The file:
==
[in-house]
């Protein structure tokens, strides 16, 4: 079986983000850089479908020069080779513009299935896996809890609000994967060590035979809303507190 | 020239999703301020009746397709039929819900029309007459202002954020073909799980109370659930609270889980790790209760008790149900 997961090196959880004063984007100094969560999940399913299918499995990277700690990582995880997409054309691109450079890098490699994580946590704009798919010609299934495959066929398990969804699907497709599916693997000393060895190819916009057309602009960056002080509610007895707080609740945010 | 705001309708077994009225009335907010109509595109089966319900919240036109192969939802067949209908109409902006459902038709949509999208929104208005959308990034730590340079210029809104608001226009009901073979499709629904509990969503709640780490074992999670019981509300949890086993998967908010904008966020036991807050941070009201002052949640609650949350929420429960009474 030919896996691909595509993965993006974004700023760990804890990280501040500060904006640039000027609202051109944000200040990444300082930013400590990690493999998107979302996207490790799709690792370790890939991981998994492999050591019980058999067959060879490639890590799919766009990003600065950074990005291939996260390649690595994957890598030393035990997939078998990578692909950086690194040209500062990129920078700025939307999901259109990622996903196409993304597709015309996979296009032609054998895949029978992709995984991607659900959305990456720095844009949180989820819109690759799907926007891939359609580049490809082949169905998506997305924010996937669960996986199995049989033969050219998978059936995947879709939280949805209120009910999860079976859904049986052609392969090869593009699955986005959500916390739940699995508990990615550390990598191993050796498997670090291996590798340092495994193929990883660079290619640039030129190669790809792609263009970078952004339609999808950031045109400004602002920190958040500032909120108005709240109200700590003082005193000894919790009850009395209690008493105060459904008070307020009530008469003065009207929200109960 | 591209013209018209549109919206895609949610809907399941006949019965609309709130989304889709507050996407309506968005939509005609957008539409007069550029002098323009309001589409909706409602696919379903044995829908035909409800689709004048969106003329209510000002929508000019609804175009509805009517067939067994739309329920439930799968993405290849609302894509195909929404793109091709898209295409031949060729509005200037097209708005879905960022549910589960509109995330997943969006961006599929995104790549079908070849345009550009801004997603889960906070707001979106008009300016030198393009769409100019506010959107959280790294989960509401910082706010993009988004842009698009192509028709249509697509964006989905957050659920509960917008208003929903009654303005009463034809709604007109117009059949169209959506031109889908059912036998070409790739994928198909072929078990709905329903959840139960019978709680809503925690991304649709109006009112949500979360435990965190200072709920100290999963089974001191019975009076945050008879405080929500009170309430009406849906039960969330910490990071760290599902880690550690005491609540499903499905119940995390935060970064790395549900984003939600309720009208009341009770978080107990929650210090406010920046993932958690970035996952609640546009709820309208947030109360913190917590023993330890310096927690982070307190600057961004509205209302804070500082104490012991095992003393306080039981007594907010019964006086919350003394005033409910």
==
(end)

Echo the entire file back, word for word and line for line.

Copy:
[in-house]
């Protein structure tokens, strides 16, 4: 079986983000850089479908020069080779513009299935896996809890609000994967060590035979809303507190 | 020239999703301020009746397709039929819900029309007459202002954020073909799980109370659930609270889980790790209760008790149900 997961090196959880004063984007100094969560999940399913299918499995990277700690990582995880997409054309691109450079890098490699994580946590704009798919010609299934495959066929398990969804699907497709599916693997000393060895190819916009057309602009960056002080509610007895707080609740945010 | 705001309708077994009225009335907010109509595109089966319900919240036109192969939802067949209908109409902006459902038709949509999208929104208005959308990034730590340079210029809104608001226009009901073979499709629904509990969503709640780490074992999670019981509300949890086993998967908010904008966020036991807050941070009201002052949640609650949350929420429960009474 030919896996691909595509993965993006974004700023760990804890990280501040500060904006640039000027609202051109944000200040990444300082930013400590990690493999998107979302996207490790799709690792370790890939991981998994492999050591019980058999067959060879490639890590799919766009990003600065950074990005291939996260390649690595994957890598030393035990997939078998990578692909950086690194040209500062990129920078700025939307999901259109990622996903196409993304597709015309996979296009032609054998895949029978992709995984991607659900959305990456720095844009949180989820819109690759799907926007891939359609580049490809082949169905998506997305924010996937669960996986199995049989033969050219998978059936995947879709939280949805209120009910999860079976859904049986052609392969090869593009699955986005959500916390739940699995508990990615550390990598191993050796498997670090291996590798340092495994193929990883660079290619640039030129190669790809792609263009970078952004339609999808950031045109400004602002920190958040500032909120108005709240109200700590003082005193000894919790009850009395209690008493105060459904008070307020009530008469003065009207929200109960 | 591209013209018209549109919206895609949610809907399941006949019965609309709130989304889709507050996407309506968005939509005609957008539409007069550029002098323009309001589409909706409602696919379903044995829908035909409800689709004048969106003329209510000002929508000019609804175009509805009517067939067994739309329920439930799968993405290849609302894509195909929404793109091709898209295409031949060729509005200037097209708005879905960022549910589960509109995330997943969006961006599929995104790549079908070849345009550009801004997603889960906070707001979106008009300016030198393009769409100019506010959107959280790294989960509401910082706010993009988004842009698009192509028709249509697509964006989905957050659920509960917008208003929903009654303005009463034809709604007109117009059949169209959506031109889908059912036998070409790739994928198909072929078990709905329903959840139960019978709680809503925690991304649709109006009112949500979360435990965190200072709920100290999963089974001191019975009076945050008879405080929500009170309430009406849906039960969330910490990071760290599902880690550690005491609540499903499905119940995390935060970064790395549900984003939600309720009208009341009770978080107990929650210090406010920046993932958690970035996952609640546009709820309208947030109360913190917590023993330890310096927690982070307190600057961004509205209302804070500082104490012991095992003393306080039981007594907010019964006086919350003394005033409910």